“Daddy!” Someone screams. “Daddy!”

My sister tugs on my wrist and I realize the voice belongs to me. My eyes sting. I run the back of my sleeve over my cheeks and it comes back wet. Tears had escaped my eyes and were streaming down my face. My lip quivers out of control. My little brother, only six, confused and naïve and unaware of the severity of the situation stares wide-eyed at me. He must finally understand because he begins to sob. My sister, older than I and struggling to comfort us, chews on her lip to avoid crying. She turns twelve tomorrow. Happy Birthday.

We all huddle together and mumble soothing words to one another.

Not far away, two teenage boys who look to be in high school stand with their shoulders slumped over and hands stuffed into their pockets. They converse with police while the officers jot down information on legal pads and gesture towards another wrecked car near my dad’s. The boys have foggy reddish eyes and slow speech. One of them wears a green t-shirt with a skull design. The other has a pierced ear and scruffy brown hair that he constantly runs his fingers through nervously.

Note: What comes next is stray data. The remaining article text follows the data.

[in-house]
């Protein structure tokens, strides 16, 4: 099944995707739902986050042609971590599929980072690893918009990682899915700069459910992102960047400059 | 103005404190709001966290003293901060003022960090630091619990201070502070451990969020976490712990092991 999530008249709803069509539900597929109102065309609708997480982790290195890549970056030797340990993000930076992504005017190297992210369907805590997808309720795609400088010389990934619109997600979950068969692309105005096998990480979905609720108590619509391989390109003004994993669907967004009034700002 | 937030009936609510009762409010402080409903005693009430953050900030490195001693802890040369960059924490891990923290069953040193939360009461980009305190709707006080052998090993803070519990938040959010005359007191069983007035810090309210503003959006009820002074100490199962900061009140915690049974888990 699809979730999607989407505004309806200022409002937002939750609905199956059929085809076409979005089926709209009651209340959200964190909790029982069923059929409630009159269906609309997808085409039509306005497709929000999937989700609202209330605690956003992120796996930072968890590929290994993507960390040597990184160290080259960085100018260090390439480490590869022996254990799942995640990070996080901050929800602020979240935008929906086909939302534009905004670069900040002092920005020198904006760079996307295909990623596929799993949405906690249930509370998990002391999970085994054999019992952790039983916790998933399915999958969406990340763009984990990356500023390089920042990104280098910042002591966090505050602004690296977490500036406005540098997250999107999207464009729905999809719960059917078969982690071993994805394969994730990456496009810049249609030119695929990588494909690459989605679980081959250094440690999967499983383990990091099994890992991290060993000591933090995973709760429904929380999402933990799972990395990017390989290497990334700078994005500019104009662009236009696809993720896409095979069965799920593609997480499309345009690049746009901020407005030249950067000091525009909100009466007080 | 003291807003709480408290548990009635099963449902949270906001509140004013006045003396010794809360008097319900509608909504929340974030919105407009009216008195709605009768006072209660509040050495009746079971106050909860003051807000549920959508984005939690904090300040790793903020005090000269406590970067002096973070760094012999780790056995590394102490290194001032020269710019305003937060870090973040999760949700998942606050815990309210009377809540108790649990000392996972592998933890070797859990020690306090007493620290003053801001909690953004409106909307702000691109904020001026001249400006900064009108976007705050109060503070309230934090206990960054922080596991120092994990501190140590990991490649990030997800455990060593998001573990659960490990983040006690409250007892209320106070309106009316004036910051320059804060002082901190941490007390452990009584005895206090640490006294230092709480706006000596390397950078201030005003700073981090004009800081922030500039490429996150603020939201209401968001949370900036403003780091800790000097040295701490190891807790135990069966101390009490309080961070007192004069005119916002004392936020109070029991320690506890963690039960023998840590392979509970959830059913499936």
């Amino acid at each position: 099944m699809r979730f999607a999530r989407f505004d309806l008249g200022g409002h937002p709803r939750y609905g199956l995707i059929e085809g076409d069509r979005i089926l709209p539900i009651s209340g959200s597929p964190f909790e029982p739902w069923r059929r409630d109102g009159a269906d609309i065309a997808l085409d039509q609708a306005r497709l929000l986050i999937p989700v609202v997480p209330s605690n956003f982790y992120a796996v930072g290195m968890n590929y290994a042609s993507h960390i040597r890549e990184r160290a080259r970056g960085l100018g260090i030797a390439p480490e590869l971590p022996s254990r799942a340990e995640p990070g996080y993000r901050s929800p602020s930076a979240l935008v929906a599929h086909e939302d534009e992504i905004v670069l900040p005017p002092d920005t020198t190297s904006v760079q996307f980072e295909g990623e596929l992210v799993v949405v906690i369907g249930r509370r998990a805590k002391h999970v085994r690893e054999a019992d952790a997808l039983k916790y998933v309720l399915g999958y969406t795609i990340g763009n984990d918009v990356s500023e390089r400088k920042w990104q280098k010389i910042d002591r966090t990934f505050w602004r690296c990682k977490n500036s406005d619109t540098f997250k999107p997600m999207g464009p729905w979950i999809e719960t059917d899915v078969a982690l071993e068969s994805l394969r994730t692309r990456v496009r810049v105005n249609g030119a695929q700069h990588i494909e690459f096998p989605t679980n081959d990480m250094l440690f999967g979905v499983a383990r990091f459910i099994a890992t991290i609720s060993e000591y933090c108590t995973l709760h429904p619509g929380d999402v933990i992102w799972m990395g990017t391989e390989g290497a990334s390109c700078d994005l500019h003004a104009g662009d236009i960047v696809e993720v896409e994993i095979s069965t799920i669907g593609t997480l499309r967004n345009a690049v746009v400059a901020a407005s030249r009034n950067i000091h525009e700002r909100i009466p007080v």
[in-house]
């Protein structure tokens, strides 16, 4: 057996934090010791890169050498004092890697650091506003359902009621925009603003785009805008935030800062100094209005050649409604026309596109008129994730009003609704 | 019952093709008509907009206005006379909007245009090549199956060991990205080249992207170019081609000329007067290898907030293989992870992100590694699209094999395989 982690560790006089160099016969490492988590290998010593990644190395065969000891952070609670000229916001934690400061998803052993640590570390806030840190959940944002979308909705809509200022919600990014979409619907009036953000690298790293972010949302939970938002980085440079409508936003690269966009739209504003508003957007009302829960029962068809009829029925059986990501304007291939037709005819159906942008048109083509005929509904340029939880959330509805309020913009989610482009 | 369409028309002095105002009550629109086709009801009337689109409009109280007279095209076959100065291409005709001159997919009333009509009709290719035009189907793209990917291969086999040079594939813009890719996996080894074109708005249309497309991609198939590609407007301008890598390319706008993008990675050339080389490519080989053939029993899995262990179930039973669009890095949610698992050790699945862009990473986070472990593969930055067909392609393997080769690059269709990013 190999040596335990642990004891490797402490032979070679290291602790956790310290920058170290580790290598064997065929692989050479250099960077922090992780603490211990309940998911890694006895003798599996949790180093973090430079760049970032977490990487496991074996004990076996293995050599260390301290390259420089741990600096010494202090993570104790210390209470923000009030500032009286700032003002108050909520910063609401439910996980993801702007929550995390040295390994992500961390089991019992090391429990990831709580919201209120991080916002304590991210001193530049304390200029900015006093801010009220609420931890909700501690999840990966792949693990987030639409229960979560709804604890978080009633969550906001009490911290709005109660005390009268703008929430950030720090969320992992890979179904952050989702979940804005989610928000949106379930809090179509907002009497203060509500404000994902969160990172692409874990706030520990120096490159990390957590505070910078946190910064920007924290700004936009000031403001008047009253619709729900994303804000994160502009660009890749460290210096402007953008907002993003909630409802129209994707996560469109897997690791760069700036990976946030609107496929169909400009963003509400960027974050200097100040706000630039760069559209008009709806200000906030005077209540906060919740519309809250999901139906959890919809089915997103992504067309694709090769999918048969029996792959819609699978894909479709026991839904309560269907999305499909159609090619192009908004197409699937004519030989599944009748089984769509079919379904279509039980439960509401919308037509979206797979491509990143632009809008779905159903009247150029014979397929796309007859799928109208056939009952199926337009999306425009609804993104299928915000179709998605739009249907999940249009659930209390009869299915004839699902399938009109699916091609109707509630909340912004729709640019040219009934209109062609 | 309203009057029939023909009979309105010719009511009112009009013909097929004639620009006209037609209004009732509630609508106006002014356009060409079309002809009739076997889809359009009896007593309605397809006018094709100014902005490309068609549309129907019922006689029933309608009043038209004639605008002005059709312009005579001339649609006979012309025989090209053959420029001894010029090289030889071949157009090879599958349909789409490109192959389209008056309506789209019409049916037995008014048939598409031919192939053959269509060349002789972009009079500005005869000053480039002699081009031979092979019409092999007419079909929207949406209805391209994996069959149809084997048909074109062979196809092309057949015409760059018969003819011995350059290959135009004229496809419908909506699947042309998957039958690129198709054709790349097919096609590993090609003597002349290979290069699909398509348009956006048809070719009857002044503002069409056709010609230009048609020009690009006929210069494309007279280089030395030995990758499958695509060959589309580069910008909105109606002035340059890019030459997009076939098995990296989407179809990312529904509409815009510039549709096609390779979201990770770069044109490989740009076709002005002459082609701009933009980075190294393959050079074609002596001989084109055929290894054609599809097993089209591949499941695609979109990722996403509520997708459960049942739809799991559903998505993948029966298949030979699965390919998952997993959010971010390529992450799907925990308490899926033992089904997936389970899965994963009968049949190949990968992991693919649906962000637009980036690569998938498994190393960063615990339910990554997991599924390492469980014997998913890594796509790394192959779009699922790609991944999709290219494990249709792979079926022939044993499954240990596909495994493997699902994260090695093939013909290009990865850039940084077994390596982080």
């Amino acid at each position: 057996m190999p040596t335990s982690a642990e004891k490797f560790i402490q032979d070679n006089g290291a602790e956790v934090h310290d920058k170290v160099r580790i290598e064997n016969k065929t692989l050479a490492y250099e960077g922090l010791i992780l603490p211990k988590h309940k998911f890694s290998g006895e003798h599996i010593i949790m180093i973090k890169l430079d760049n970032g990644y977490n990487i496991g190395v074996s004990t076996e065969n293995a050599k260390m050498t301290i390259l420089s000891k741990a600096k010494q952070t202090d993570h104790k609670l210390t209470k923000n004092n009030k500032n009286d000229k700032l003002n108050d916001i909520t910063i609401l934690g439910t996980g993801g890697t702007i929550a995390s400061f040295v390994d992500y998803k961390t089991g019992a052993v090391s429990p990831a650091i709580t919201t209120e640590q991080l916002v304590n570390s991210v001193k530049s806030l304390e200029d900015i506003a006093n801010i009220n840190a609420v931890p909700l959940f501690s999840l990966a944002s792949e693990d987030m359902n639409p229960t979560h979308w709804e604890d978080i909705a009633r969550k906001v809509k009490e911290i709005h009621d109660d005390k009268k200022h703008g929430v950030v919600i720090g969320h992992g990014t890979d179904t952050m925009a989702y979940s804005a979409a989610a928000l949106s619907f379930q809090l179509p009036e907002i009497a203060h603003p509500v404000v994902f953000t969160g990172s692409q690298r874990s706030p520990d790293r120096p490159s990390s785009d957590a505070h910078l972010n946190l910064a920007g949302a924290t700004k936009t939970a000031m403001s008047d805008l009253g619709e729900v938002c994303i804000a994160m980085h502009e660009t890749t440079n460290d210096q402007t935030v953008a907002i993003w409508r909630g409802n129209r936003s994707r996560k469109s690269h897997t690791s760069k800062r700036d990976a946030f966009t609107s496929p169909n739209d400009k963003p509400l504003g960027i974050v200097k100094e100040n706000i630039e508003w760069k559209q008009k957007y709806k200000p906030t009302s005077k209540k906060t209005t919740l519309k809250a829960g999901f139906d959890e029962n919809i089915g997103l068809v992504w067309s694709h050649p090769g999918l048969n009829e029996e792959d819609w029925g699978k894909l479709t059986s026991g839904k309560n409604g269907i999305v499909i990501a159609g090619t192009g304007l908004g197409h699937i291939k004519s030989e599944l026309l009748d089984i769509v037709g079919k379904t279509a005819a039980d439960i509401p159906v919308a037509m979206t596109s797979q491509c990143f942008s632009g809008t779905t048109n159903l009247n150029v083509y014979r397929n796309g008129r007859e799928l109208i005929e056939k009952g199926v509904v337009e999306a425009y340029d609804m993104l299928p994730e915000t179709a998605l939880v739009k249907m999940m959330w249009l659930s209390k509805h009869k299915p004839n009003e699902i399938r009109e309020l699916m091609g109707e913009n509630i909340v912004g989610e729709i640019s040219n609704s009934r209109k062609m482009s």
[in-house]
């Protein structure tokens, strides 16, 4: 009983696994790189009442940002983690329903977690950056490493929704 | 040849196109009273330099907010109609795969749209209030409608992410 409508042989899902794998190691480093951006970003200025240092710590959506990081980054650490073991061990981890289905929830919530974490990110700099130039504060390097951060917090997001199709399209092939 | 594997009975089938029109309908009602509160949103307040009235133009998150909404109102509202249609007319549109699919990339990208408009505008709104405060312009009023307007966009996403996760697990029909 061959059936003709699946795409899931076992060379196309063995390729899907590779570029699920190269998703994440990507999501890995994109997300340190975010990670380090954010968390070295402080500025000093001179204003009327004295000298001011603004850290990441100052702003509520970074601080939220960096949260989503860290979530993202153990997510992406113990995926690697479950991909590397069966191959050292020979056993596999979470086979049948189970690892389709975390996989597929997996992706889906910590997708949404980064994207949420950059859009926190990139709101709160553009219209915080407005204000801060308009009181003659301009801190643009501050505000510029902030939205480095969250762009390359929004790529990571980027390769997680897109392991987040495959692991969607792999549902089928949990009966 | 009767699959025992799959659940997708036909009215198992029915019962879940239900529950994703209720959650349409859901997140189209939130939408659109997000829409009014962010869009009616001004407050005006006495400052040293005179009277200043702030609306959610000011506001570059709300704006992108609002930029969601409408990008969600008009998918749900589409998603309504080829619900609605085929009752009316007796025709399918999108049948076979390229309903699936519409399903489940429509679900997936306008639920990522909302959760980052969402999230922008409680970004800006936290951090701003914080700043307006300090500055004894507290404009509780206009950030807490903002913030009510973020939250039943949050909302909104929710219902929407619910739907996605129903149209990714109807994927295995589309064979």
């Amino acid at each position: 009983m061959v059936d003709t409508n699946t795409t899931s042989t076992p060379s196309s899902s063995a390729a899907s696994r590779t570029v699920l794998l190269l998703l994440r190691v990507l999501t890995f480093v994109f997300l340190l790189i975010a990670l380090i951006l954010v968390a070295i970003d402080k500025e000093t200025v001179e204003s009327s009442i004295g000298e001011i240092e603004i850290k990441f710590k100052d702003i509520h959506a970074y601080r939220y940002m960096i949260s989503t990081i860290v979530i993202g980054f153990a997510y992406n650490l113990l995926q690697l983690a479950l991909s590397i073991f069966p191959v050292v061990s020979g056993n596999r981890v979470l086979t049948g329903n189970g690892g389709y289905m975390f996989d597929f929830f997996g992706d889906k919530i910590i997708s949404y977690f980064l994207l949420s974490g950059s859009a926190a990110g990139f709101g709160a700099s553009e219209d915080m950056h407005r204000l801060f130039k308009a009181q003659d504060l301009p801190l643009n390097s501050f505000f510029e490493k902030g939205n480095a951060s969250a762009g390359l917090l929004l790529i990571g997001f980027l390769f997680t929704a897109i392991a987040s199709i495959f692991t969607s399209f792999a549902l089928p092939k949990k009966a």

They don’t have a scratch on them.

I’m knocked out of my train of thought when I notice my dad stretched out across a gurney, his body limp. A shredded button-down shirt halfway untucked from his creased slacks hangs onto his torso for dear life. One of his feet lacks a shoe and I have a sudden desperate urge to find it for him. His arm bends kind of funny and a gash on his right cheekbone gushes blood.

His eyes remain open wide as if too shocked to look anywhere else but at the sky.

As the paramedics wheel him to the ambulance the police instruct him to promise us he's alright. He repeats the words stiffly, almost robotically, and I know he's lying. He can’t even turn his head to us. A neck brace stops him from doing so.